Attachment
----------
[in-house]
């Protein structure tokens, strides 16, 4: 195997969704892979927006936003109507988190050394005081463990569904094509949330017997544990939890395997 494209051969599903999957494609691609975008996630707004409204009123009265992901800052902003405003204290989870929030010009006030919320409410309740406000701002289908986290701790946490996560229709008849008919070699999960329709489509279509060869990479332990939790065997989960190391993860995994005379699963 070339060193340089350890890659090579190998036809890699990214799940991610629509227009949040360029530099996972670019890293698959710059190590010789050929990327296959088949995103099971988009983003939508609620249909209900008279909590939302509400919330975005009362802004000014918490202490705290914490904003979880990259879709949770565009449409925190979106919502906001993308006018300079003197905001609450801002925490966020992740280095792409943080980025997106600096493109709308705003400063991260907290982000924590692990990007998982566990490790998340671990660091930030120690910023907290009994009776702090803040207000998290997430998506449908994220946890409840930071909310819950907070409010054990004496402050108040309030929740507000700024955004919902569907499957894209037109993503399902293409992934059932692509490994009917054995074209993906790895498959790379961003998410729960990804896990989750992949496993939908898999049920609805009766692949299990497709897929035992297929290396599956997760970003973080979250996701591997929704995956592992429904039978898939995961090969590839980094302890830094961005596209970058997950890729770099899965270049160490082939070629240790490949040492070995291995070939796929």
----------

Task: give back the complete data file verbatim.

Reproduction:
[in-house]
């Protein structure tokens, strides 16, 4: 195997969704892979927006936003109507988190050394005081463990569904094509949330017997544990939890395997 494209051969599903999957494609691609975008996630707004409204009123009265992901800052902003405003204290989870929030010009006030919320409410309740406000701002289908986290701790946490996560229709008849008919070699999960329709489509279509060869990479332990939790065997989960190391993860995994005379699963 070339060193340089350890890659090579190998036809890699990214799940991610629509227009949040360029530099996972670019890293698959710059190590010789050929990327296959088949995103099971988009983003939508609620249909209900008279909590939302509400919330975005009362802004000014918490202490705290914490904003979880990259879709949770565009449409925190979106919502906001993308006018300079003197905001609450801002925490966020992740280095792409943080980025997106600096493109709308705003400063991260907290982000924590692990990007998982566990490790998340671990660091930030120690910023907290009994009776702090803040207000998290997430998506449908994220946890409840930071909310819950907070409010054990004496402050108040309030929740507000700024955004919902569907499957894209037109993503399902293409992934059932692509490994009917054995074209993906790895498959790379961003998410729960990804896990989750992949496993939908898999049920609805009766692949299990497709897929035992297929290396599956997760970003973080979250996701591997929704995956592992429904039978898939995961090969590839980094302890830094961005596209970058997950890729770099899965270049160490082939070629240790490949040492070995291995070939796929």